Programs

Community Leadership Seminar

WRI is tapping the resource represented by 5,500 CUNY students who are themselves claimants of public assistance. WRI affords an opportunity for them to study the history of social welfare policy and become equipped as organizers, trainers and agents of empowerment in their own communities and on college campuses. College students participate for academic credit and continue with community organizing internships.

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Public Education & Training

To provide public education about local, state and federal policy debates, build knowledge among those directly affected by welfare legislation, and increase citizen participation in shaping a new welfare reality, WRI student leaders are supported to conduct classroom presentations at Hunter College and on other City University of New York campuses, participate on citywide panels, lead Speak-Outs and testify at public hearings.

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Advocacy Training Mobilization

Special training and entitlements information empower students’ abilities to know and protect their rights and advocate for others. Students accessing WRI legal services are peer supported to shed the stigma of being on welfare, add their articulate voices to the debates, and become informed and practiced organizers. A joint project with CUNY Law School trains law students for advocacy on behalf of students whose education is threatened by workfare.

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Campus & Community Organizing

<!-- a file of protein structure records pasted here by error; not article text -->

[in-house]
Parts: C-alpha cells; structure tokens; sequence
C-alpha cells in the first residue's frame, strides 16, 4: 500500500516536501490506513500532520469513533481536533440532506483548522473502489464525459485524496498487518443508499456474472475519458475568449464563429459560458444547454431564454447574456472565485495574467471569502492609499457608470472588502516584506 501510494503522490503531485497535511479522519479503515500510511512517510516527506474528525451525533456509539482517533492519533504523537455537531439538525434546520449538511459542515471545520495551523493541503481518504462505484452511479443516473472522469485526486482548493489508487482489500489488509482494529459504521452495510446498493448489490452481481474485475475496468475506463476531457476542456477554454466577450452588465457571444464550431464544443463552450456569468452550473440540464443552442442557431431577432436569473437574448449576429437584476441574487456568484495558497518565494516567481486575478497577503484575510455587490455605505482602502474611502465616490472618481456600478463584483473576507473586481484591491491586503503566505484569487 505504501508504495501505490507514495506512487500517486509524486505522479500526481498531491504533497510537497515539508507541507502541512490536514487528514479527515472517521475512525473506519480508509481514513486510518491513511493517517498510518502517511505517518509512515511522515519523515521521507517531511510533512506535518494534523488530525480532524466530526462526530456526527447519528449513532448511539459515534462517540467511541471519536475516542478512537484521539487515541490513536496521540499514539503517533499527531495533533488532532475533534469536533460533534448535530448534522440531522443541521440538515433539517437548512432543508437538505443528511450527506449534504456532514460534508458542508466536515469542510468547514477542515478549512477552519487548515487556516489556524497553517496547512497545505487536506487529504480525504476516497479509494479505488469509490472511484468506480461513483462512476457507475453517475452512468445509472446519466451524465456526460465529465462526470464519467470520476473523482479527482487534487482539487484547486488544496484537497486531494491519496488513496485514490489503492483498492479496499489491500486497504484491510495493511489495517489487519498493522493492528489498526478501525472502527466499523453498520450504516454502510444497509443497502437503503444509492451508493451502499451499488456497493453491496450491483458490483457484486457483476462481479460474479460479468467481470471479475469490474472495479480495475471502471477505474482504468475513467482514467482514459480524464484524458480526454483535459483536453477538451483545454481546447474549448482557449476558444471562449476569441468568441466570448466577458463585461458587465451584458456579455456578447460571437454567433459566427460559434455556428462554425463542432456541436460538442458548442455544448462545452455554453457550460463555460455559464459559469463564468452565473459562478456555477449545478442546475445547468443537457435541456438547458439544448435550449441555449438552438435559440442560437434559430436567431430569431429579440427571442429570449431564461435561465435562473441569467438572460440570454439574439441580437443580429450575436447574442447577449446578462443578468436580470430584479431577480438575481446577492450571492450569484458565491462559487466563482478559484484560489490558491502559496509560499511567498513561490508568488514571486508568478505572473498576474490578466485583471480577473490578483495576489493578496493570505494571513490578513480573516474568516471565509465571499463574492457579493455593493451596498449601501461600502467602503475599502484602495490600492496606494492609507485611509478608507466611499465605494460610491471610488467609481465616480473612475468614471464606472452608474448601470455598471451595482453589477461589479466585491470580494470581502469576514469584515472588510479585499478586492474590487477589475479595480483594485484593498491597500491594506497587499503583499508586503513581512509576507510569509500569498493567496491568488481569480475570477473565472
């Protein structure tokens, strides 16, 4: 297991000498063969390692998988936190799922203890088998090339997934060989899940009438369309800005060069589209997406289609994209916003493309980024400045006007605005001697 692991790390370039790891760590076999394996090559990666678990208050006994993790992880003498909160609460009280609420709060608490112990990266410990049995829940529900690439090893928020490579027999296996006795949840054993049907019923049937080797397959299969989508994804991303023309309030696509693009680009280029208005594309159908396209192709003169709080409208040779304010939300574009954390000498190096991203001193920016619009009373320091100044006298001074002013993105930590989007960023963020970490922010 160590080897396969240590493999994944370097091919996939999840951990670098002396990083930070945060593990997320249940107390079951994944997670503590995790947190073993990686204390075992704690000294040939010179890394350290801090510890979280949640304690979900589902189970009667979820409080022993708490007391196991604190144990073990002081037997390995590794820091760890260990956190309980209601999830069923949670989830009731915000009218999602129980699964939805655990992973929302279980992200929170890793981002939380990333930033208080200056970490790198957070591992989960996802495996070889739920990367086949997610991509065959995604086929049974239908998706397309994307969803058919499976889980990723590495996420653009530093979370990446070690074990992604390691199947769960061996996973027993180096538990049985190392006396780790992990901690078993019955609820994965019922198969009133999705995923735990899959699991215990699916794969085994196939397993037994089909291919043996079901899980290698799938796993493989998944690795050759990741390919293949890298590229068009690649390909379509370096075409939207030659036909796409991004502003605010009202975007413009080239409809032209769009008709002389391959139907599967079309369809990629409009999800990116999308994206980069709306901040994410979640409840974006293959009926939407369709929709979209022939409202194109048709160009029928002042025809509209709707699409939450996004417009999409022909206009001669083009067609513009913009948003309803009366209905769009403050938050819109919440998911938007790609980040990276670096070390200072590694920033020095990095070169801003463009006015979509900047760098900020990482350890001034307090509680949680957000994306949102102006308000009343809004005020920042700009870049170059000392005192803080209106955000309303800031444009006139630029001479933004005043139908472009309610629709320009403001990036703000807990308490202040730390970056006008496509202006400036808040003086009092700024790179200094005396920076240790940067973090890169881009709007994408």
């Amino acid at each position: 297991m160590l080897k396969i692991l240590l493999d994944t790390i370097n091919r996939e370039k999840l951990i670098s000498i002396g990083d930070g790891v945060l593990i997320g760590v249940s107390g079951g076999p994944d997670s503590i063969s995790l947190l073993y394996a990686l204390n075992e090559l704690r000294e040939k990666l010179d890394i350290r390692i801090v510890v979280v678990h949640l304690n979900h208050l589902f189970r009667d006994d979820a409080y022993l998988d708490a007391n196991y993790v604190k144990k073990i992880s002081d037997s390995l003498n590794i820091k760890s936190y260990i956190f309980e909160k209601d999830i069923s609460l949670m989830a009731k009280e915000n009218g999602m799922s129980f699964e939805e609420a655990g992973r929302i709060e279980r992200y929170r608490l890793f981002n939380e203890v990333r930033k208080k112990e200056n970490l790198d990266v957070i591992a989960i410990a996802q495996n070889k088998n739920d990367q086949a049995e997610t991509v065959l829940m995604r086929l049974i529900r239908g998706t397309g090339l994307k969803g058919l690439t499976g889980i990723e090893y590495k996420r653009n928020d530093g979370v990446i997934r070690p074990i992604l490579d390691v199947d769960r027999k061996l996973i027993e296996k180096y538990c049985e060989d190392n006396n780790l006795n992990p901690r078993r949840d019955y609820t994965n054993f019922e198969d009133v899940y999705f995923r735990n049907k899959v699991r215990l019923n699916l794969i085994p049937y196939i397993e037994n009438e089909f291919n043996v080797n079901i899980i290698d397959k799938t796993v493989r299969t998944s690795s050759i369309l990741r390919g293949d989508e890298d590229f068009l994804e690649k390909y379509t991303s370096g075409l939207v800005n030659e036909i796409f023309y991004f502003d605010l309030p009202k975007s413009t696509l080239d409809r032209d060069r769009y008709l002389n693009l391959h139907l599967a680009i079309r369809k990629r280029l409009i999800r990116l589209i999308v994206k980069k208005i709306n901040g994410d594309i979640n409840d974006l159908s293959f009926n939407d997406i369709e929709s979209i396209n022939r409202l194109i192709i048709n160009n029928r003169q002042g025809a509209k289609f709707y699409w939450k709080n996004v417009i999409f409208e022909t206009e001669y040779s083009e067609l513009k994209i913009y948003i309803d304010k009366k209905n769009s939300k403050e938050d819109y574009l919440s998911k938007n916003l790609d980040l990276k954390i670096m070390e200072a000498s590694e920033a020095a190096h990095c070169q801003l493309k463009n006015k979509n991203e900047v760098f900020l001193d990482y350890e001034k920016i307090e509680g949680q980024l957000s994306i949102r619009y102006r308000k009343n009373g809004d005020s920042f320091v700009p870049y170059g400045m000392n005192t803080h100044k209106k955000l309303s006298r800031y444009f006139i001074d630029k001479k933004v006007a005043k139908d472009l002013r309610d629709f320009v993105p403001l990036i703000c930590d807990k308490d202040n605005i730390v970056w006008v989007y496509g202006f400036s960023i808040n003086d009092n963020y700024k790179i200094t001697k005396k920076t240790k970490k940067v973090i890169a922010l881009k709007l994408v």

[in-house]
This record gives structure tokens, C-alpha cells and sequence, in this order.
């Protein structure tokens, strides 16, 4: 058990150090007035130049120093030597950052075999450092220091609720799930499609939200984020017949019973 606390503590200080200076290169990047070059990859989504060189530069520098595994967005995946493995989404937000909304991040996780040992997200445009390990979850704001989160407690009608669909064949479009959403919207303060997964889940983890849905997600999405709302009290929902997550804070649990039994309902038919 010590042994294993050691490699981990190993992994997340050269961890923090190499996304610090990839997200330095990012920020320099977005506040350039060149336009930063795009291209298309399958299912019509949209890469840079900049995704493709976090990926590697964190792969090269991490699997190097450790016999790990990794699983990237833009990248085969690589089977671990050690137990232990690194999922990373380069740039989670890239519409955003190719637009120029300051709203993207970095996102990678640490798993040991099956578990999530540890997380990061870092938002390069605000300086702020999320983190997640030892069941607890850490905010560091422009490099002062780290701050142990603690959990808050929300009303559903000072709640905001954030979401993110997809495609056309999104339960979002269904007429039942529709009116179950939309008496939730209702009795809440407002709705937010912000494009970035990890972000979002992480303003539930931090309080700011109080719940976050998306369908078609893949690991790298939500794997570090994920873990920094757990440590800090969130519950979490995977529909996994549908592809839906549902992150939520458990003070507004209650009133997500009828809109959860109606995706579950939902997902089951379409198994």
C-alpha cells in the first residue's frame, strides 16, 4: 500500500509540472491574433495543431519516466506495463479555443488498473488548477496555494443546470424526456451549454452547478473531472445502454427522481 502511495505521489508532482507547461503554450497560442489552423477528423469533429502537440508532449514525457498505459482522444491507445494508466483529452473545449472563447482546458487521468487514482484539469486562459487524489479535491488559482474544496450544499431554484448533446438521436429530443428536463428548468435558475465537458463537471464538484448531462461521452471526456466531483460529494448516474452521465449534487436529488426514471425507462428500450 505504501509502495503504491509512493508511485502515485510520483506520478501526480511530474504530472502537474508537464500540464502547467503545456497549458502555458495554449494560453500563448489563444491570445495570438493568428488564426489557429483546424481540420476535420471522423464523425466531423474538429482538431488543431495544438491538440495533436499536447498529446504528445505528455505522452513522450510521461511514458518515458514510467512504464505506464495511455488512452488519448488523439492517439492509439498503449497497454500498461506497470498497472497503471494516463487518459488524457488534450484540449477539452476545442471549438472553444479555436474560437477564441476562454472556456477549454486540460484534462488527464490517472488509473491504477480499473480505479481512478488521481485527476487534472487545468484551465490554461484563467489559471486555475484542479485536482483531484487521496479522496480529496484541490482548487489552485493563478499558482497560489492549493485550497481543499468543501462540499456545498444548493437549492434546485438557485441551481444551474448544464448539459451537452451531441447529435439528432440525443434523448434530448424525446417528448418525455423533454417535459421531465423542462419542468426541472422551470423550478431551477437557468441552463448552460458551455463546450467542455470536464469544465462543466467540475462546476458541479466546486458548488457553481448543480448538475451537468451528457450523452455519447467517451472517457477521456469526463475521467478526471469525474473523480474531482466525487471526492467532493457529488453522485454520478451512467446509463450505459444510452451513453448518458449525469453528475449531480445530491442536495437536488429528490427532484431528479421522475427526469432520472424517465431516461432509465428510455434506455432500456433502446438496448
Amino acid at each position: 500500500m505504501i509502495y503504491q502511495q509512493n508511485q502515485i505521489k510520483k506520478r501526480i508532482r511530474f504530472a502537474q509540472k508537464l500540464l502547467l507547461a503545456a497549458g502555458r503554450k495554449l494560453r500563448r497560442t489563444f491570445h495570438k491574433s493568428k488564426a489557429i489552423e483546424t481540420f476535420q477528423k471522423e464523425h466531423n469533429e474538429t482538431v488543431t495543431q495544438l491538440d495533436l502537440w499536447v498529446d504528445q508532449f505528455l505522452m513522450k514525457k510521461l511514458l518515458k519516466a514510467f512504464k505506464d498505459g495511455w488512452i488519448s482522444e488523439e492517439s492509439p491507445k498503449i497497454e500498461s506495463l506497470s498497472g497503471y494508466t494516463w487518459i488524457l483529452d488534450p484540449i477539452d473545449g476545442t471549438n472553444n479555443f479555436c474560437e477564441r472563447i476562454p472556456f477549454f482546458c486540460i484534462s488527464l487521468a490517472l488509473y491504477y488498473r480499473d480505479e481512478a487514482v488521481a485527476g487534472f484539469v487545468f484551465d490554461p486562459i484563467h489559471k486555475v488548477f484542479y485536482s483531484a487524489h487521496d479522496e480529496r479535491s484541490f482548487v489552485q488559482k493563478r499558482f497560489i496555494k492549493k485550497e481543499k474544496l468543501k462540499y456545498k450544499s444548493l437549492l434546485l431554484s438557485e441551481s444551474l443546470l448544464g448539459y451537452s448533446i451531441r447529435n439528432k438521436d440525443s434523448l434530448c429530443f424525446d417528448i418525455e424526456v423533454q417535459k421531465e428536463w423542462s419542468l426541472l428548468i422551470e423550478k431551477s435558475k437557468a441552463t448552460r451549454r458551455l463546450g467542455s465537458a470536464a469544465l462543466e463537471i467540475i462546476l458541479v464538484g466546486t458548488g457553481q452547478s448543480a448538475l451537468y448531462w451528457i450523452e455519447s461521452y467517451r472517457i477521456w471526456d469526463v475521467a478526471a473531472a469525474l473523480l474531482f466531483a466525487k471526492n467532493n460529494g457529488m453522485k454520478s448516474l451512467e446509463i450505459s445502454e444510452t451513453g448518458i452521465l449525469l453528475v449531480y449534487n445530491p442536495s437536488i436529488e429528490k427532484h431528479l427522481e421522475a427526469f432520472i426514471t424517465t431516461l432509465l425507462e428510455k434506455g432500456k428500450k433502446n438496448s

WRI fosters collaboration among leadership seminar participants and community groups in the development and linking of campus, neighborhood-based, city and statewide welfare advocacy organizations. The aim is to foster leadership (defined as service to the greater good) and facilitate the organization of a visible and effective student movement to support and defend educational access and to work for more just and effective public policy.

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High School Organizing Project

A High School Organizing Project is expanding WRI’s membership constituency to include high school students. The project supports economically disadvantaged youth to become empowered to solve their own problems, help others, and collaborate with WRI campus-based student leaders, community advocates and policy-makers to influence socially constructive policy reforms. WRI prepares college students who come from poverty as trainers and role models for low-income high school students. WRI encourages teenage students to perceive their opportunity to pursue college as a route out of poverty, and to recognize and pursue pathways to community leadership.

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